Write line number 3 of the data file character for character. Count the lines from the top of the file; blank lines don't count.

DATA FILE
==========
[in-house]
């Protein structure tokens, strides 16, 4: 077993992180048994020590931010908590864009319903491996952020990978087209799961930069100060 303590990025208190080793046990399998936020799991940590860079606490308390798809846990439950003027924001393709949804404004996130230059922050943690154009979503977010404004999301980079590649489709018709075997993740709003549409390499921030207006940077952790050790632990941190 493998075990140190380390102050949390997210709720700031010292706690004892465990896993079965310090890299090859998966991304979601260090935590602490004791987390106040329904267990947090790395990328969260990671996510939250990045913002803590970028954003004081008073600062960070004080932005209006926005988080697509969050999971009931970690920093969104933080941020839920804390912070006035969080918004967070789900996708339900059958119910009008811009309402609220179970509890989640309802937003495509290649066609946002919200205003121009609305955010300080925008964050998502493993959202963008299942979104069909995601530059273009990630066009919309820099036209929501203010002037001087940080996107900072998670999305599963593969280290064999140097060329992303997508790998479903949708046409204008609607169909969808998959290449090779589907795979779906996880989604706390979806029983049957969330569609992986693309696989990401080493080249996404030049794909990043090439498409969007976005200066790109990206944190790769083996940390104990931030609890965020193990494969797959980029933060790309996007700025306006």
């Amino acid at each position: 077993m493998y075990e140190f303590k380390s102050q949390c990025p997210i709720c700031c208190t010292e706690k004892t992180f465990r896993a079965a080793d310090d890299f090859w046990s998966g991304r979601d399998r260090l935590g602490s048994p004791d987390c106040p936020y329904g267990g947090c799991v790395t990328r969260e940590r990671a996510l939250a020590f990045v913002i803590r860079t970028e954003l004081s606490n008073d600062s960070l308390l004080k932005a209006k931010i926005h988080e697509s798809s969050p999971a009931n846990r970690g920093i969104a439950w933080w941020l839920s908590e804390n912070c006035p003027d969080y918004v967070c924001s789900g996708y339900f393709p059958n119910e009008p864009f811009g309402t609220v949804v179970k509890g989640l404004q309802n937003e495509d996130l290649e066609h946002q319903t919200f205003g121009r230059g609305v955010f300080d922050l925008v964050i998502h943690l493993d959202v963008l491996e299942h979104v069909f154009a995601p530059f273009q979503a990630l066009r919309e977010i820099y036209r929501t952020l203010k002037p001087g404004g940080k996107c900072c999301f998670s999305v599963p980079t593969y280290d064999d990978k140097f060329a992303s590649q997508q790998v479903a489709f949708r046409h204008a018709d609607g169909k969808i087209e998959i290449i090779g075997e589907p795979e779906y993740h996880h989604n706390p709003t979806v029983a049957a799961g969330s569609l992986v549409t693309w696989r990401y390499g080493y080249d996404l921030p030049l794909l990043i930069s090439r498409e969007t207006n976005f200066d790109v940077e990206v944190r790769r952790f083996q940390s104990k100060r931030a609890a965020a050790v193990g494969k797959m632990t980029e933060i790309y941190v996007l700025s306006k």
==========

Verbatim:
């Amino acid at each position: 077993m493998y075990e140190f303590k380390s102050q949390c990025p997210i709720c700031c208190t010292e706690k004892t992180f465990r896993a079965a080793d310090d890299f090859w046990s998966g991304r979601d399998r260090l935590g602490s048994p004791d987390c106040p936020y329904g267990g947090c799991v790395t990328r969260e940590r990671a996510l939250a020590f990045v913002i803590r860079t970028e954003l004081s606490n008073d600062s960070l308390l004080k932005a209006k931010i926005h988080e697509s798809s969050p999971a009931n846990r970690g920093i969104a439950w933080w941020l839920s908590e804390n912070c006035p003027d969080y918004v967070c924001s789900g996708y339900f393709p059958n119910e009008p864009f811009g309402t609220v949804v179970k509890g989640l404004q309802n937003e495509d996130l290649e066609h946002q319903t919200f205003g121009r230059g609305v955010f300080d922050l925008v964050i998502h943690l493993d959202v963008l491996e299942h979104v069909f154009a995601p530059f273009q979503a990630l066009r919309e977010i820099y036209r929501t952020l203010k002037p001087g404004g940080k996107c900072c999301f998670s999305v599963p980079t593969y280290d064999d990978k140097f060329a992303s590649q997508q790998v479903a489709f949708r046409h204008a018709d609607g169909k969808i087209e998959i290449i090779g075997e589907p795979e779906y993740h996880h989604n706390p709003t979806v029983a049957a799961g969330s569609l992986v549409t693309w696989r990401y390499g080493y080249d996404l921030p030049l794909l990043i930069s090439r498409e969007t207006n976005f200066d790109v940077e990206v944190r790769r952790f083996q940390s104990k100060r931030a609890a965020a050790v193990g494969k797959m632990t980029e933060i790309y941190v996007l700025s306006k």